NY Times: BANGKOK — A Malaysian appeals court on Friday struck down an Islamic law that banned men from dressing as women in what lawyers described as a landmark case in the stormy battle for primacy between secular and religious laws.
The unanimous decision by a three-judge panel of the Court of Appeal described the ban on transgender practices as “degrading, oppressive and inhuman.”
The decision overturned a religious law in the Malaysian state of Negeri Sembilan that prohibited men from wearing women’s attire or posing as a woman in public. Transgender women have been subject to arrest, fines and harassment and have been molested by the religious authorities, according to evidence presented in the case.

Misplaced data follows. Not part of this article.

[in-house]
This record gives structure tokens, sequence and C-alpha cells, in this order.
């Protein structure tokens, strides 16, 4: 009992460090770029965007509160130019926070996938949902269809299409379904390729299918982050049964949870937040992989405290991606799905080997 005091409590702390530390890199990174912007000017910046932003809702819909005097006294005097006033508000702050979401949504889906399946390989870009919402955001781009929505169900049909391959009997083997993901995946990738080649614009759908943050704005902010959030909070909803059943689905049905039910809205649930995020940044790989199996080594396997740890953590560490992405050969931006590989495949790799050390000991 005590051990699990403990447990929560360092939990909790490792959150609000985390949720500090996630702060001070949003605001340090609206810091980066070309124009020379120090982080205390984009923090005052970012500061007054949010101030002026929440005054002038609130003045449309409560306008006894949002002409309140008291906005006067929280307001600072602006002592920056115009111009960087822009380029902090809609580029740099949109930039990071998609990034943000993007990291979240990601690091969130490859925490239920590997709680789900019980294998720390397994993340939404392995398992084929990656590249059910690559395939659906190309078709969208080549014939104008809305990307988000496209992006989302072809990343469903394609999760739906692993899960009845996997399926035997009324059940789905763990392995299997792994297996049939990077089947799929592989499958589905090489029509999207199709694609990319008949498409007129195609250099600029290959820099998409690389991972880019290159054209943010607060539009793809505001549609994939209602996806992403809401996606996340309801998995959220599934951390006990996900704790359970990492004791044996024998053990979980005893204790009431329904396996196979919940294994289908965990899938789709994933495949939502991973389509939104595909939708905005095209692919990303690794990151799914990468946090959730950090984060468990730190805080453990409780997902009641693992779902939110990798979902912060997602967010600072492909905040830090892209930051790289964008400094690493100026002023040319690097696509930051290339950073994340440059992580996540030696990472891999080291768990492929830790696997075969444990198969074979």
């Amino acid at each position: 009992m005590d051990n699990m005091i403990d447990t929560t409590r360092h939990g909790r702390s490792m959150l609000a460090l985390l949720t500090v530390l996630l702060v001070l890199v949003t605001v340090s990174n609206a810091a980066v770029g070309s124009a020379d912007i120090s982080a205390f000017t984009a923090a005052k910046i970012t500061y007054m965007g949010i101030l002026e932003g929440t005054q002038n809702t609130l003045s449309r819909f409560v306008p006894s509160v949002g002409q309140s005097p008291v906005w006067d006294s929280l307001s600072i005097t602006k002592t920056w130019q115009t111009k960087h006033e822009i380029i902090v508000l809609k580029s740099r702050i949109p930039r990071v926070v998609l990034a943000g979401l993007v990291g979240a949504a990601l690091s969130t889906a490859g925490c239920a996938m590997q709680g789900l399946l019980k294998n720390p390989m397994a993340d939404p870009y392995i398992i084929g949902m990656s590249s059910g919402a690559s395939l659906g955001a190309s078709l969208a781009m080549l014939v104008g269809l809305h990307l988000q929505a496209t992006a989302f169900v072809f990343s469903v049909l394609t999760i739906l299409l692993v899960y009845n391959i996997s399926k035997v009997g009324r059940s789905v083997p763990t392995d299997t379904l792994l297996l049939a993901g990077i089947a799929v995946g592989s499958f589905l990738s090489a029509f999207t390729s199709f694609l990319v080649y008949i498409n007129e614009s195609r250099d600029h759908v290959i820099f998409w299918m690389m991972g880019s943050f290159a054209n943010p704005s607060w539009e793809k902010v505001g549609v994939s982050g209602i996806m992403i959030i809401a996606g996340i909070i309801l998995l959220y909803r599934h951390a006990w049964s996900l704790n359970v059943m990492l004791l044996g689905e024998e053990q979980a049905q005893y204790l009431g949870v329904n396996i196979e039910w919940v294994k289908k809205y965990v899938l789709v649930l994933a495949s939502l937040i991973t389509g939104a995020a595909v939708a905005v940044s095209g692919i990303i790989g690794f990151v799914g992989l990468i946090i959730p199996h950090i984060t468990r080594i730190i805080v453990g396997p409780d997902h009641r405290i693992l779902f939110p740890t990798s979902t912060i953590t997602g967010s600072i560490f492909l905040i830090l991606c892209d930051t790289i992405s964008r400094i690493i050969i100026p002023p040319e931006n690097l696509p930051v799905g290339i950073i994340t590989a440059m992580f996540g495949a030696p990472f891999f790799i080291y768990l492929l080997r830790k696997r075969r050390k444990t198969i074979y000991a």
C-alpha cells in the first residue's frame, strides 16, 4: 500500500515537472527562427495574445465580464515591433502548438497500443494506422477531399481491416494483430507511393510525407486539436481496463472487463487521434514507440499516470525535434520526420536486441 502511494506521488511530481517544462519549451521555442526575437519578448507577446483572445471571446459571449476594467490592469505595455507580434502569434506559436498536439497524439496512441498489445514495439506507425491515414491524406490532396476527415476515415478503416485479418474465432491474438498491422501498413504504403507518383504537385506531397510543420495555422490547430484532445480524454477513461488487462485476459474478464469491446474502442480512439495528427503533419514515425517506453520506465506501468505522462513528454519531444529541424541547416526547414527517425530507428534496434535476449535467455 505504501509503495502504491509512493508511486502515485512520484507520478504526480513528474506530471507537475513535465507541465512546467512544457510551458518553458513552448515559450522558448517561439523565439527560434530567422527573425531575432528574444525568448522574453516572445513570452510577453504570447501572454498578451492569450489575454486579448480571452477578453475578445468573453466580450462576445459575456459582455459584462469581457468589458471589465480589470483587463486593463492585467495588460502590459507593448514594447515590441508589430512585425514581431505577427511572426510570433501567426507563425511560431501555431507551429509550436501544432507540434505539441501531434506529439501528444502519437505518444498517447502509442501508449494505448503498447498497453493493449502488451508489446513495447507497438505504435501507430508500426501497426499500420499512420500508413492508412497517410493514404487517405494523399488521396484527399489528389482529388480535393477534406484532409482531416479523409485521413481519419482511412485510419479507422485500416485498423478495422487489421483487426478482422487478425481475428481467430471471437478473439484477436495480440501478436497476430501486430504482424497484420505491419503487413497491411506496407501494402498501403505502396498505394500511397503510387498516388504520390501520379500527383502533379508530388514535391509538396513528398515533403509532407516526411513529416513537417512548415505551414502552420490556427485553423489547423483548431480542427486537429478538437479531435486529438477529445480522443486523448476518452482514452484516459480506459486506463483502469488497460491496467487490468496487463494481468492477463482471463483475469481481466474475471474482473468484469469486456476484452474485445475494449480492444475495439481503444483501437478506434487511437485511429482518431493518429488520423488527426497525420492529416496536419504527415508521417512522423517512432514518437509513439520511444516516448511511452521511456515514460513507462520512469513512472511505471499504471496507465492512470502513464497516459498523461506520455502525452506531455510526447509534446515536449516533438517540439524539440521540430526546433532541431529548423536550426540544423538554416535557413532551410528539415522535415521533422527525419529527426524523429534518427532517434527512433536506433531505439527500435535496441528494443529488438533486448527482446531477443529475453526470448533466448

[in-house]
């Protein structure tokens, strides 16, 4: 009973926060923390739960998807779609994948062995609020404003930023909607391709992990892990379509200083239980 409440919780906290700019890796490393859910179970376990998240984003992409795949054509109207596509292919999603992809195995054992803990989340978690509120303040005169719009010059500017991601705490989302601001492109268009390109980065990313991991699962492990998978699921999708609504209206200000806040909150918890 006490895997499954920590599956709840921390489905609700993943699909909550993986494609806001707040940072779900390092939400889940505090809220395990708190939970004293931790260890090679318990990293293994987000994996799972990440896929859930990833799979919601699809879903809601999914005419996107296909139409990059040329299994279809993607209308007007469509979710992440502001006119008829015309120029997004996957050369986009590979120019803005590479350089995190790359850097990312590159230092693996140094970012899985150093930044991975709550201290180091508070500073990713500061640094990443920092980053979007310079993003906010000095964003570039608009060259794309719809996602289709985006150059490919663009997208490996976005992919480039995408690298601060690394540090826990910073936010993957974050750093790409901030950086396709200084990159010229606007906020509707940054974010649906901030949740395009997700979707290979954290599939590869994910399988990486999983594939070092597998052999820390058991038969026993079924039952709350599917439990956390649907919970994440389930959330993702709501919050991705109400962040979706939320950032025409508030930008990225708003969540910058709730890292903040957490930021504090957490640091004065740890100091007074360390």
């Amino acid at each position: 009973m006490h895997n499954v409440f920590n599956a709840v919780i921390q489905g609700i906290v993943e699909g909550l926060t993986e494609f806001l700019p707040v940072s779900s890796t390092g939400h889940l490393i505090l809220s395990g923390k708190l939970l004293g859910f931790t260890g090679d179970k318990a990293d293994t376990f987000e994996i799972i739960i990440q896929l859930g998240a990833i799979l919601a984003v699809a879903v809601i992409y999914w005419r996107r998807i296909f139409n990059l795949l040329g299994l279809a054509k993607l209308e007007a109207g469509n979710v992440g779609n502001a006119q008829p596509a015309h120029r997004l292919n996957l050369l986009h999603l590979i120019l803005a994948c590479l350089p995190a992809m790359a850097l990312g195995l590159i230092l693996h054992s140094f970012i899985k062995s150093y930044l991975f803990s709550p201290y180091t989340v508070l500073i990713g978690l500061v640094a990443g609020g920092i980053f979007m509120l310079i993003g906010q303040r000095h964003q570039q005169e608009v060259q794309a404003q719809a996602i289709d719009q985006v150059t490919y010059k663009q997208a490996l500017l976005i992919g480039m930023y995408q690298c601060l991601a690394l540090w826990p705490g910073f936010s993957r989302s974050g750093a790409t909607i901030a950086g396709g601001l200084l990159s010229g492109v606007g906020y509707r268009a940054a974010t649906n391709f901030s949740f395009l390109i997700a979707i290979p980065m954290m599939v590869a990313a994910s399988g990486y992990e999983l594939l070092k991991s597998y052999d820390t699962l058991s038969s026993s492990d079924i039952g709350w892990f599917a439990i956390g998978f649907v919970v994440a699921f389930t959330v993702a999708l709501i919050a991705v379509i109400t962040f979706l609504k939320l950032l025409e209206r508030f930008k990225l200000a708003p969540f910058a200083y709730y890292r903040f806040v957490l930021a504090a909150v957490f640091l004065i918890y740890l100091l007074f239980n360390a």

“A semblance of sanity has returned with this judgment,” said Ambiga Sreenevasan, a lawyer and the former head of the Malaysian Bar Council who was in the courtroom for the decision on Friday in the administrative capital, Putrajaya, about 15 miles south of the largest city, Kuala Lumpur. “The words ‘human dignity’ were repeated many times in the judgment,” she said. “It brings us back to fundamental liberties.”